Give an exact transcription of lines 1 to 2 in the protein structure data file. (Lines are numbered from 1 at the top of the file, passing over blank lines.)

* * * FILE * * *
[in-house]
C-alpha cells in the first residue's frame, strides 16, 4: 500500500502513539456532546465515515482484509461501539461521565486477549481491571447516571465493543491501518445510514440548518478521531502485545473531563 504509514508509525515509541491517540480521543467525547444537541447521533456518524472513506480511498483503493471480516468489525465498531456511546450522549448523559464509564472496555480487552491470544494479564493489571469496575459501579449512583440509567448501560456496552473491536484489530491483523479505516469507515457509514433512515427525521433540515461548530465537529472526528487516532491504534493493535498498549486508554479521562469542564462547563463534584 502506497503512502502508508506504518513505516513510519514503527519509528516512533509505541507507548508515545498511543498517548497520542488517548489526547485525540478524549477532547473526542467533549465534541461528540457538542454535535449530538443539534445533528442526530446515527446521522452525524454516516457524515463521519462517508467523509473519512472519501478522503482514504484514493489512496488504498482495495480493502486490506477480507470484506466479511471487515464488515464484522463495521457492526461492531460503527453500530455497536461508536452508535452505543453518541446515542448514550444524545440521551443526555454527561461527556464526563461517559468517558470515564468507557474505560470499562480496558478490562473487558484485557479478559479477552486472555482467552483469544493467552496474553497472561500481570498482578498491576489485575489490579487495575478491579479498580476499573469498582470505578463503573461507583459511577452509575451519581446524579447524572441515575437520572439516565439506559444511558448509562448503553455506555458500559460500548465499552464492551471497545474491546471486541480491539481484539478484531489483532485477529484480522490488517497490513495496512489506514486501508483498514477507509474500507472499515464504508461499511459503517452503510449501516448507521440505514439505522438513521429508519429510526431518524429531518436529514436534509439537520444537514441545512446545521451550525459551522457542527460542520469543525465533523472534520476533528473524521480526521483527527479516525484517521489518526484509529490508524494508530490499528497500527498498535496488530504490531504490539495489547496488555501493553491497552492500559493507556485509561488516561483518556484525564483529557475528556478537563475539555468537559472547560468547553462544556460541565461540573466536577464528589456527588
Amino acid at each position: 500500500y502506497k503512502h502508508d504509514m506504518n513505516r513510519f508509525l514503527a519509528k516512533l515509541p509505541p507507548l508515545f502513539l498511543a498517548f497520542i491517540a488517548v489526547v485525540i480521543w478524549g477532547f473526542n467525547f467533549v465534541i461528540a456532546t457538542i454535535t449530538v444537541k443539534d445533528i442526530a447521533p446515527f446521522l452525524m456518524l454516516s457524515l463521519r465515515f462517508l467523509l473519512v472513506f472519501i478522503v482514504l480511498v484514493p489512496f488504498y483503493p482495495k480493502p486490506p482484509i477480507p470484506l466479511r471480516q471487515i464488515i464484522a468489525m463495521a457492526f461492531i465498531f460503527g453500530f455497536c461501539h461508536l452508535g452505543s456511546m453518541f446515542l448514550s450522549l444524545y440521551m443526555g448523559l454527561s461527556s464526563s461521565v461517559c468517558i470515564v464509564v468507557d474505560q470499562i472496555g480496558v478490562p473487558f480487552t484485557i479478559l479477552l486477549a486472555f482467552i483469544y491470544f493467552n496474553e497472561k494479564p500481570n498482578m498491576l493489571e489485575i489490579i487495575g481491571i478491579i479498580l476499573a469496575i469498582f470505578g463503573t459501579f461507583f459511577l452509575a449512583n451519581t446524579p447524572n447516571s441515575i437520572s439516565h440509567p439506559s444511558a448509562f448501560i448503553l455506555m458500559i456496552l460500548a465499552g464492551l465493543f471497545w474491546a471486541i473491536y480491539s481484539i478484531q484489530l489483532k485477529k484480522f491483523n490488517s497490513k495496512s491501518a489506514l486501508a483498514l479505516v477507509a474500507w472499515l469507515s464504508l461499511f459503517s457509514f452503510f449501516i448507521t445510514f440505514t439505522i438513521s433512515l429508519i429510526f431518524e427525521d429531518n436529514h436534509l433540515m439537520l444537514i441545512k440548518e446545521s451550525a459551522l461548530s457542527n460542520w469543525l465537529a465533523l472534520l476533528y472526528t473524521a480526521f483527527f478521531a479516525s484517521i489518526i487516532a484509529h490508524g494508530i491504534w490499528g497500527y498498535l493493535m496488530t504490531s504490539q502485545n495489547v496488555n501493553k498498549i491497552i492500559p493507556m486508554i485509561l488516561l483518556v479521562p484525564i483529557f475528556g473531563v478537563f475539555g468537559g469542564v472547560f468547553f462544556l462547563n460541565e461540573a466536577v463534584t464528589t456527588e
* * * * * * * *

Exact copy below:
[in-house]
C-alpha cells in the first residue's frame, strides 16, 4: 500500500502513539456532546465515515482484509461501539461521565486477549481491571447516571465493543491501518445510514440548518478521531502485545473531563 504509514508509525515509541491517540480521543467525547444537541447521533456518524472513506480511498483503493471480516468489525465498531456511546450522549448523559464509564472496555480487552491470544494479564493489571469496575459501579449512583440509567448501560456496552473491536484489530491483523479505516469507515457509514433512515427525521433540515461548530465537529472526528487516532491504534493493535498498549486508554479521562469542564462547563463534584 502506497503512502502508508506504518513505516513510519514503527519509528516512533509505541507507548508515545498511543498517548497520542488517548489526547485525540478524549477532547473526542467533549465534541461528540457538542454535535449530538443539534445533528442526530446515527446521522452525524454516516457524515463521519462517508467523509473519512472519501478522503482514504484514493489512496488504498482495495480493502486490506477480507470484506466479511471487515464488515464484522463495521457492526461492531460503527453500530455497536461508536452508535452505543453518541446515542448514550444524545440521551443526555454527561461527556464526563461517559468517558470515564468507557474505560470499562480496558478490562473487558484485557479478559479477552486472555482467552483469544493467552496474553497472561500481570498482578498491576489485575489490579487495575478491579479498580476499573469498582470505578463503573461507583459511577452509575451519581446524579447524572441515575437520572439516565439506559444511558448509562448503553455506555458500559460500548465499552464492551471497545474491546471486541480491539481484539478484531489483532485477529484480522490488517497490513495496512489506514486501508483498514477507509474500507472499515464504508461499511459503517452503510449501516448507521440505514439505522438513521429508519429510526431518524429531518436529514436534509439537520444537514441545512446545521451550525459551522457542527460542520469543525465533523472534520476533528473524521480526521483527527479516525484517521489518526484509529490508524494508530490499528497500527498498535496488530504490531504490539495489547496488555501493553491497552492500559493507556485509561488516561483518556484525564483529557475528556478537563475539555468537559472547560468547553462544556460541565461540573466536577464528589456527588